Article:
Crochet class resource pages have really come in handy since I started providing them in 2012. They serve as a one-stop headquarters or hub:
– I can refer students to it during class.
– During registration, it can help a student decide to take the class.
– It can help registered students start pulling together the crochet hooks and yarns for it, try out a recommended crochet pattern as a review, and more.
– Any self-learner can explore more about the class topic at their leisure.
– I can include extra information that doesn’t fit into a standard three-hour class.
Looking for more of Vashti’s star stitch designs? See all of her self published star stitch designs here. See all of her unpublished star stitch projects here (log in to Ravelry first to see all of them). These are self-updating links.
Sparkle Love Knot Lariat is a simple beaded jewelry cord.Pattern.
Lovepod Boa features a “Lovepod” stitch variation: pattern.
Embracelet is one of my first love knot designs. A free blogged pattern here. Also see this tutorial!
Vashti’s Forthcoming Love Knot Patterns
As of 7/18/18.
Yveline features a new use for love knots: surface crochet embellishments! (Link goes to 6/15/18 blog post “First Look: Yveline, a Tunisian Wrap”.)
Flowerfall is the result of several different love knot mastery skills, intended for display in the 2018 class. (Link goes to 4/23/18 blog post “A Crochet Class in a Vest”. Also see “Flowerfall Vest Update”.)
James Walters’ Solomon’s Knot window hanging http://www.crochet.nu/scjwc/work/hangings/index.html. Excerpt: Only Solomon’s Knots show you how the yarn will behave when the individual strands within a stitch are allowed to separate and drape – some want to tension themselves like fine hair-springs from old watches, others are more squidgy and dribbly, and some, if they’re long enough and completely relaxed, will twiddle up into cork-screws.
A clickable list of resources for my 2016 Tunisian Eyelet Meshes class at CGOA’s Chain Link conference: patterns for designs shown, books mentioned, & articles recommended in class. Also, inspiration for new Tunisian eyelet variations.
This resource page is for the original 2016 class. In 2018 I expanded the topic to include non-Tunisian stitches too. It’s called Self-Healing Crochet Stitches to Cut and its resource page is here.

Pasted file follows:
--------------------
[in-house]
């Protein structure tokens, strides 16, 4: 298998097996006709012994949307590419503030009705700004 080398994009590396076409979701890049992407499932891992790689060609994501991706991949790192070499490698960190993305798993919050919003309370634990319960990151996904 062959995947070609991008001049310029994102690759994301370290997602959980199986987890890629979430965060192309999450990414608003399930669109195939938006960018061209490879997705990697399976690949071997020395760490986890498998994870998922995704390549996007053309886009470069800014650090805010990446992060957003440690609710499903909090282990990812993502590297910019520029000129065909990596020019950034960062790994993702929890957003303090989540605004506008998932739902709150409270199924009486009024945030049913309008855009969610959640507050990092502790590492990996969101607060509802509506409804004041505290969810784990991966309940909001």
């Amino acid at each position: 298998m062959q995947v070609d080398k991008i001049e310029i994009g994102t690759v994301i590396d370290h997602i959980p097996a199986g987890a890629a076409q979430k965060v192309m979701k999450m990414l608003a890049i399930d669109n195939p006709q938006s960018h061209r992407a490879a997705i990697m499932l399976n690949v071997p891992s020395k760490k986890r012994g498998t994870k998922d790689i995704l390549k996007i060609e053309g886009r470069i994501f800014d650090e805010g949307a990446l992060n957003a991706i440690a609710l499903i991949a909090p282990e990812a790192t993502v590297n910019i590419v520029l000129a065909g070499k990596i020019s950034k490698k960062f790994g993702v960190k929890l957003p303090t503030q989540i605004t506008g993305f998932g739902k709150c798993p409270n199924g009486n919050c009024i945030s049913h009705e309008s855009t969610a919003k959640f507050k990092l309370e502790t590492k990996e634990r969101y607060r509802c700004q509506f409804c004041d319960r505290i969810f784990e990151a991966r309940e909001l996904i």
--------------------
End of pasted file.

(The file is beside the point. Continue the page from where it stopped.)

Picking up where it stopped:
Here’s a clickable list of resources for my 2016 national guild Steeked Tunisian Crochet Lace class. You’ll find patterns for designs shown, books mentioned, & articles recommended in class. Also, fashion inspiration for taking this topic in expressive new directions.
In Flickr, a search for steeked brought up over 600 knit-based images; steeked + tunisian brought up zero aside from my own images.
The Fun Fast Fashions Part!
The full title of this class is Steek (Cut) Tunisian Crochet Lace for Fun, Fast Fashions. I felt the need to differentiate this topic from steeking knit fair isle sweaters and other existing reasons for steeks. Three strong fashion trends converge in this 3-hour class: Clean net lace, graphic/linear texture, and fringe. I’ve created a Pinterest board for each trend:
Steeks: Ideas These are often simple shapes that become magically wearable and trendy with just a steek or two.
Trend: the New Fringe (I thought today’s fringe was a passing fad but it continues to have a lot of mojo! That’s great for us. Many steeked Tunisian lace nets beg to be fringed.) If you cut a steek across several rows, turning that cut edge into fringe is the ideal thing to do with all the ends.
Trend: Simple Crochet Mesh Nets It’s a classic fabric with fresh boho looks. It’ll be a long-term trend because it’s also now going urbane-futuristic-techie.
I could find nothing in books about steeking Tunisian crochet, even though it is so fun, easy, and versatile! (If you know of a source, please leave a comment.) Below are a few books that include some extended stitch patterns.
2000 (1991), Rebecca Jones: Tricot Crochet The Complete Book, Lacis Pubs., Berkeley CA. ISBN 978-1-891656-28-6.
Offers three interesting variations of the Tunisian extended stitch net I used for Mesmer: “Open Mesh”, “Josephine Stitch”, and “Point de Chantilly”.
The author states, “This makes a very open stitch which grows very quickly. It’s a good stitch to use with a long-fibre mohair for scarfs and stoles.”
2004, Angela “ARNie” Grabowski: Encyclopedia of Tunisian Crochet, LoneStar Abilene Pubg LLC, TX. ISBN 978-0-974972-55-8
The author shows several swatches of extended Tunisian stitches. See pages 34-43.
2004, Carolyn Christmas and Dorris Brooks: 101 Easy Tunisian Stitches™, Annies Attic, IN. ISBN 978-1-931171-74-8
2008: Tunisian Crochet Patterns 100, Nihon Amimono Bunka Kyo-kai, Japan ISBN 978-4-529-04484-4
2009, Kim Guzman: Learn to Do Tunisian Lace Stitches, Annie’s Attic, IN. ISBN 978-1-59635-264-3
2014, Kim Guzman: Tunisian Crochet Stitch Guide.
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